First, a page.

Royal Canadian Navy commissions newest warship HMCS Harry DeWolf in Halifax

·1 min read

HALIFAX — The Royal Canadian Navy commissioned its newest warship on Saturday, the first of several new vessels expected over the next several months.

HMCS Harry DeWolf is the navy's first Arctic and Offshore Patrol Ship and was built at Irving Shipbuilding's Halifax Shipyard.

It is the first vessel delivered under the federal government's National Shipbuilding Strategy.

The ship is named after Vice-Admiral Harry DeWolf, a former head of the Royal Canadian Navy from Bedford, N.S.

Nova Scotia Premier Iain Rankin, also Minister responsible for Military Relations, participated in the commissioning ceremony Saturday on what would have been DeWolf's 118th birthday.

"Nova Scotia has long been known for its expertise in shipbuilding, and now we have the first commissioned vessel ready for deployment," Rankin said. "The economic value of these ship contracts is vital to Nova Scotia, providing millions of dollars in direct and indirect impact."

Over 1,100 Nova Scotians were directly employed in the construction of HMCS Harry DeWolf, which is nearly 104 metres in length.

The ship's first mission will begin in August as it circumnavigates North America, sailing 30,000 nautical miles through three oceans and multiple seas. It will be the first time in 50 years that this journey has been taken by a Canadian naval ship.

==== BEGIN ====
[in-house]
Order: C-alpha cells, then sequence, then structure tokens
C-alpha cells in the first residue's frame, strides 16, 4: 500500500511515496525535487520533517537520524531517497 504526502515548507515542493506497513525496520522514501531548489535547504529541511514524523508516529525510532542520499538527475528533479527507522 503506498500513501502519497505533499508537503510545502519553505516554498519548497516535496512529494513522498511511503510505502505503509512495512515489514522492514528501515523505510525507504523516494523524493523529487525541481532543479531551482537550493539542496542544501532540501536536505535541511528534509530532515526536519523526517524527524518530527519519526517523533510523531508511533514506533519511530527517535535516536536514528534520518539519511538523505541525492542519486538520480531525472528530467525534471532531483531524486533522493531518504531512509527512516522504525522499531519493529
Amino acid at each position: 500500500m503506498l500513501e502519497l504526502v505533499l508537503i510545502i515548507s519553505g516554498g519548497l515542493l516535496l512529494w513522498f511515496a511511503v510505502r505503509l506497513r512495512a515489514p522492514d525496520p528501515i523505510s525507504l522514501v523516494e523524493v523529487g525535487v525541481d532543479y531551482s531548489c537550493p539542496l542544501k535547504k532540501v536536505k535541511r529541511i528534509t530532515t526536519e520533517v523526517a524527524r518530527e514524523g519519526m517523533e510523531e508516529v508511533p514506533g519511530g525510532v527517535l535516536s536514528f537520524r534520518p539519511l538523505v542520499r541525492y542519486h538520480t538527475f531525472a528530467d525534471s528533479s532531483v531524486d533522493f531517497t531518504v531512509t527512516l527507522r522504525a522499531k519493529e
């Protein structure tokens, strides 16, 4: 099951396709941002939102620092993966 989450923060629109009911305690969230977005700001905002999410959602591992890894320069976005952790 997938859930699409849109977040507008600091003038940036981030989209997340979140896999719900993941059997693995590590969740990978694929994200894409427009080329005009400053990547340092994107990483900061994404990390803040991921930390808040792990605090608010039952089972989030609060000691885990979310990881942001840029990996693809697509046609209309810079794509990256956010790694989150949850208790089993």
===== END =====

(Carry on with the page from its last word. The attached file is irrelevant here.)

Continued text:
Next month, the shipyard will mark the delivery of HMCS Margaret Brooke to the Navy, and the future HMCS Max Bernays will be launched later this year.

This report by The Canadian Press was first published June 26, 2021.

-By Kevin Bissett in Fredericton.

The Canadian Press

Note to readers: This is a corrected story. A previous version quoted from a news release that mistakenly referred to the ship's voyage transiting six oceans.

Our goal is to create a safe and engaging place for users to connect over interests and passions. In order to improve our community experience, we are temporarily suspending article commenting